Lottery funding changes could impact school clubs

30th July 2010 at 01:00
Reform could stem flow of cash for extra-curricular activities and sports

Hundreds of after-school clubs and sports sessions face an uncertain future amid a shake-up in National Lottery funding.

It could cut the flow of cash to local authority schools already hit by budget cuts - although independent schools' charitable status ensures they would not be affected.

But the UK Government's proposed changes to the Big Lottery Fund may only relate to England, it emerged this week, with the onus put on the Scottish Government to decide whether the same would apply north of the border.

Big, which aims to help people and communities most in need, would be stopped from funding projects linked to the public sector, as its proportion of Lottery money drops from 50 to 40 per cent. Instead, more cash would go to sport, heritage and the arts, resulting in overall cuts worth pound;15 million in Scotland.

Schools currently eligible for funding through Awards for All or 2014 Communities - the initiative trying to build a legacy after the Glasgow Commonwealth Games - would no longer be able to apply.

In 2009-10, more than half of the 448 awards in Scotland made through 2014 Communities went to schools. Every year, Big makes about 500 awards to Scottish schools for extra-curricular projects through Awards for All. The average Big award in Scotland in 2009-10 was just under pound;6,000.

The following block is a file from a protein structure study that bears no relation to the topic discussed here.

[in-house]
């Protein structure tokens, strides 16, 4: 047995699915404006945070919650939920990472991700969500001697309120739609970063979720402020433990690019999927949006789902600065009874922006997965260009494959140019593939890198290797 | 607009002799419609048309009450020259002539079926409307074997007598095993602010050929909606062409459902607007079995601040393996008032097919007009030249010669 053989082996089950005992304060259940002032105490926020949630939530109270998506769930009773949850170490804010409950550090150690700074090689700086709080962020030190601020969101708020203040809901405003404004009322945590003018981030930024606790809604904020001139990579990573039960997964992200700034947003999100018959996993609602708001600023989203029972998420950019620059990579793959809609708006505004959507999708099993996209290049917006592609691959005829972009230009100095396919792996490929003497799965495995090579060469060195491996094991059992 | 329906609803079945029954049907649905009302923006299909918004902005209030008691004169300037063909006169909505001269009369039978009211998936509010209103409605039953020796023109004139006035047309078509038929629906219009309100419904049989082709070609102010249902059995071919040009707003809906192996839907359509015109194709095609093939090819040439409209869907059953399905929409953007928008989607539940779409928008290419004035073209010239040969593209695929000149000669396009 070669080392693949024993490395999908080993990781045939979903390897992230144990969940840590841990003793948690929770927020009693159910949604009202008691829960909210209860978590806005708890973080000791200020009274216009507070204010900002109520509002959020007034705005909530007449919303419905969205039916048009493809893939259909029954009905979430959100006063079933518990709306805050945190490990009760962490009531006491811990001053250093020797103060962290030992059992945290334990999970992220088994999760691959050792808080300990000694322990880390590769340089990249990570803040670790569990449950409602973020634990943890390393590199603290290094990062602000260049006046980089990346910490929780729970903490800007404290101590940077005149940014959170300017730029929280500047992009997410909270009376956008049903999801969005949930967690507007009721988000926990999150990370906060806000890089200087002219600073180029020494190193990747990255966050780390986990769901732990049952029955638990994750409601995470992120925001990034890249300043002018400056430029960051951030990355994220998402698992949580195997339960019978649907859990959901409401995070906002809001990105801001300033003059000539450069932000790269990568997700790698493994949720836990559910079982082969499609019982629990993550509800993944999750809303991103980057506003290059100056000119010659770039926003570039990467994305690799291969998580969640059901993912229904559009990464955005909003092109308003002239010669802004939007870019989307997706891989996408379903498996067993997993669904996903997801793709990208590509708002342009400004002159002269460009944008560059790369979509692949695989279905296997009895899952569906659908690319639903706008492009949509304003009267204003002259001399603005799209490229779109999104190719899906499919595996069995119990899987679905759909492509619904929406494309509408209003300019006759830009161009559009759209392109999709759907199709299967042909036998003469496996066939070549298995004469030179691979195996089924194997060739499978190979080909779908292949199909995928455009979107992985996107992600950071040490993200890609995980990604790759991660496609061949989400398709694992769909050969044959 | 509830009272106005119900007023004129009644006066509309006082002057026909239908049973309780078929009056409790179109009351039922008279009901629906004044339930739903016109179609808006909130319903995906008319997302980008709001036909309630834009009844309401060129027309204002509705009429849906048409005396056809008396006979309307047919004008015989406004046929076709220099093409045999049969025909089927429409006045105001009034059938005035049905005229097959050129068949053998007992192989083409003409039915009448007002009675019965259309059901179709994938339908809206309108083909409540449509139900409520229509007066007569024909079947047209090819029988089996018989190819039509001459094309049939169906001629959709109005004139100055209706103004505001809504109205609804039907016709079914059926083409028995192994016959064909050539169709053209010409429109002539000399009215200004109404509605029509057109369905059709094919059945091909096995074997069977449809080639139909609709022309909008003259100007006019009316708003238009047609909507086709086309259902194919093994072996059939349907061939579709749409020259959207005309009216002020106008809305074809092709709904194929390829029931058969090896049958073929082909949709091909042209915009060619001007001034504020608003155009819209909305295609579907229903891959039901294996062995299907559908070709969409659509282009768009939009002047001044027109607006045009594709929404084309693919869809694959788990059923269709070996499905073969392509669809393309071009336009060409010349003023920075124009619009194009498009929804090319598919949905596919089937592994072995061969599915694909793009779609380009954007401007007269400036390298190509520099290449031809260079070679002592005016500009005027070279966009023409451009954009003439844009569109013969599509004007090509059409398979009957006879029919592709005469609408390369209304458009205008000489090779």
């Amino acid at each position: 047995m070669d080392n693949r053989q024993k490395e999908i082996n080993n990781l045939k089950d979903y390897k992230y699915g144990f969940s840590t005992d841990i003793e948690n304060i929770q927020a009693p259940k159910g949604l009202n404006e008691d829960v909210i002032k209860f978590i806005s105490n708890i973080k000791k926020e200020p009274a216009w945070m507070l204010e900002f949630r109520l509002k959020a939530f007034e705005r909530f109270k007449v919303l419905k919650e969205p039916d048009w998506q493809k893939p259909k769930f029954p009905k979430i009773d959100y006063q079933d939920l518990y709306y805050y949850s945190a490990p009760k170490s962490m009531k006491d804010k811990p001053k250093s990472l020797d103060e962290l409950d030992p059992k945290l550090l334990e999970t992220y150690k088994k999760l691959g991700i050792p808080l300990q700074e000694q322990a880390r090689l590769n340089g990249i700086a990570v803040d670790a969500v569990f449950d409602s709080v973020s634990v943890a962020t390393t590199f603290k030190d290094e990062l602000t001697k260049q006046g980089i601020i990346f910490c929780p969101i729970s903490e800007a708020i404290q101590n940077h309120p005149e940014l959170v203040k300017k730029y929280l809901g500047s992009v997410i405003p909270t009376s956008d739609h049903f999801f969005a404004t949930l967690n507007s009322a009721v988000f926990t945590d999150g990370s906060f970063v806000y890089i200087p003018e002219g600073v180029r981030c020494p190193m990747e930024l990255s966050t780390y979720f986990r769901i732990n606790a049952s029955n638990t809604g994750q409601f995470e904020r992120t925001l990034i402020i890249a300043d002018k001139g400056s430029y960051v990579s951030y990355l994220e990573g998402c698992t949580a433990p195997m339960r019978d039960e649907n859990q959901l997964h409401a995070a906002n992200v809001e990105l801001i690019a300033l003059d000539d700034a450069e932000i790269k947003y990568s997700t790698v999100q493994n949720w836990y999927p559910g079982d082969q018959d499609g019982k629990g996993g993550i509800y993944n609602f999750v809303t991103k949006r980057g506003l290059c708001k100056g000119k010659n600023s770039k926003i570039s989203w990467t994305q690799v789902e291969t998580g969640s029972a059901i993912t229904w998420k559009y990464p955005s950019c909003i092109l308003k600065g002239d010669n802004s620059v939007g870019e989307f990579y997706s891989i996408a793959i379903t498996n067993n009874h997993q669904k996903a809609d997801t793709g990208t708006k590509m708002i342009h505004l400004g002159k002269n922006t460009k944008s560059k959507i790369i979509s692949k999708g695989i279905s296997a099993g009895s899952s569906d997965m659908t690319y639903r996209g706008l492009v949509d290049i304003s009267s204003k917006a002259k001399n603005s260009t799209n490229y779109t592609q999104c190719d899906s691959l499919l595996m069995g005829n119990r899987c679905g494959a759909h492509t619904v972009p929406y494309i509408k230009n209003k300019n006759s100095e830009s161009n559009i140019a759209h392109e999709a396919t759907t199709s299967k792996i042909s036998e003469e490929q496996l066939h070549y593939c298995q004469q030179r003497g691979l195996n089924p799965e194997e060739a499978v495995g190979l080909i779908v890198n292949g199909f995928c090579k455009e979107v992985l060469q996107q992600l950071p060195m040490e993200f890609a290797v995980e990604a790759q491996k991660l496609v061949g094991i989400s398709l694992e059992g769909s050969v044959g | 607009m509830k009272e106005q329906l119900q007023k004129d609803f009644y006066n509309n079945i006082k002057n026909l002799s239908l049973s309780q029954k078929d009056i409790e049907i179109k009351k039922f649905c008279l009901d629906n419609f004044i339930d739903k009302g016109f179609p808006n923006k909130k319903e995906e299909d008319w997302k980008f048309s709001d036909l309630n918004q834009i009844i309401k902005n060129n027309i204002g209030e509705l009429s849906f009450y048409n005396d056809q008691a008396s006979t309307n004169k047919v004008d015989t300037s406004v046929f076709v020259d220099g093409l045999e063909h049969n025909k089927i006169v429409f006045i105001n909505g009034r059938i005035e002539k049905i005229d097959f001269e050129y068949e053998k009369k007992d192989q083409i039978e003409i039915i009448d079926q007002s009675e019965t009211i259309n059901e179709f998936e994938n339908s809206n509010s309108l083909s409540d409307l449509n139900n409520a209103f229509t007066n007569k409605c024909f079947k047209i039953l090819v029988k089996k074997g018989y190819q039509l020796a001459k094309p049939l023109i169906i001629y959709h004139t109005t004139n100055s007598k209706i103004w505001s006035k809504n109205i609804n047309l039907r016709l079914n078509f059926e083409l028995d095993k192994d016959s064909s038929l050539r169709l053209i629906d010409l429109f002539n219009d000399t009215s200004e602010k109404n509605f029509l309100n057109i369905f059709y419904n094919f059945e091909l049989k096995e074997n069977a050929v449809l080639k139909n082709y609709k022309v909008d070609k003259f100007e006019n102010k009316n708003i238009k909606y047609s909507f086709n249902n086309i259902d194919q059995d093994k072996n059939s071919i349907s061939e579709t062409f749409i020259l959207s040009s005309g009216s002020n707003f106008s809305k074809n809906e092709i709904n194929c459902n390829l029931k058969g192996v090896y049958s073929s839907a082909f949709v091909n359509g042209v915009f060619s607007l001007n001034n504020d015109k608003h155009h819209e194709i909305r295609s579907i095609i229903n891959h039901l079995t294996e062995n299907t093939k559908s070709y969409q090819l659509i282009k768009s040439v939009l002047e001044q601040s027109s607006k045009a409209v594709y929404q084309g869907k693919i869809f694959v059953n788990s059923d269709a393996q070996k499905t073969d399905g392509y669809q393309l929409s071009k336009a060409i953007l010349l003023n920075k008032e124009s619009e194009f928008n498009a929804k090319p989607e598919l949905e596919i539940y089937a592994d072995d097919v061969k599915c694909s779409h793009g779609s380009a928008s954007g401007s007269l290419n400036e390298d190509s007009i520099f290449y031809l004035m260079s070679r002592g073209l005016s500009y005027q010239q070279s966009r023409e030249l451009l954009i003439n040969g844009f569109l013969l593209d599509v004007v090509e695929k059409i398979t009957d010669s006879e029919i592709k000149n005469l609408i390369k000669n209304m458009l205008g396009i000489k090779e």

In a debate at Westminster last week, Labour MP for Kilmarnock and Loudoun Cathy Jamieson asked where the new Lottery policy applied and whether discussions had been held with the Scottish Government.

John Penrose, Parliamentary Under-Secretary of State for Culture, Olympics, Media and Sport, said the new arrangements, now under consultation, were intended "purely for England" and that devolved administrations would decide whether to follow suit.

A Scottish Government spokeswoman said it would be responding to the consultation.

She added: "Finance Secretary John Swinney has, however, written to the Secretary of State (Jeremy Hunt) to express his concerns about additional proposed changes that would put at risk a number of small grants programmes run by Big, including those to schools."

Ms Jamieson discovered that 32 projects in her constituency alone would no longer be eligible for cash. These included 19 involving schools, such as dance lessons in a special-needs school and the building of a wildlife area at a nursery.

She told Parliament: "On the face of it, an application from a school might look like something that the local authority should deal with, but it might in fact be a matter of a group of parents working with a school to provide activities after school. After-school clubs are an obvious example, but I have also seen eco-garden projects in schools in my constituency, which are linked to improving the local environment.

"Other projects have provided children and young people with sporting opportunities which they might not otherwise have had."

The changes to Lottery funding, due to come into force from September, would result in all of Big's money going to the voluntary and community sector.

Ms Jamieson said: "About 90 per cent of the funding already goes in that direction, so what is the point of cutting that 10 per cent - the very small grants to very local organisations that really benefit from them?"

One potential anomaly is that independent schools, as charitable organisations, would still be able to apply for money from Big.

  • Original headline: Lottery funding changes could impact many after-school clubs

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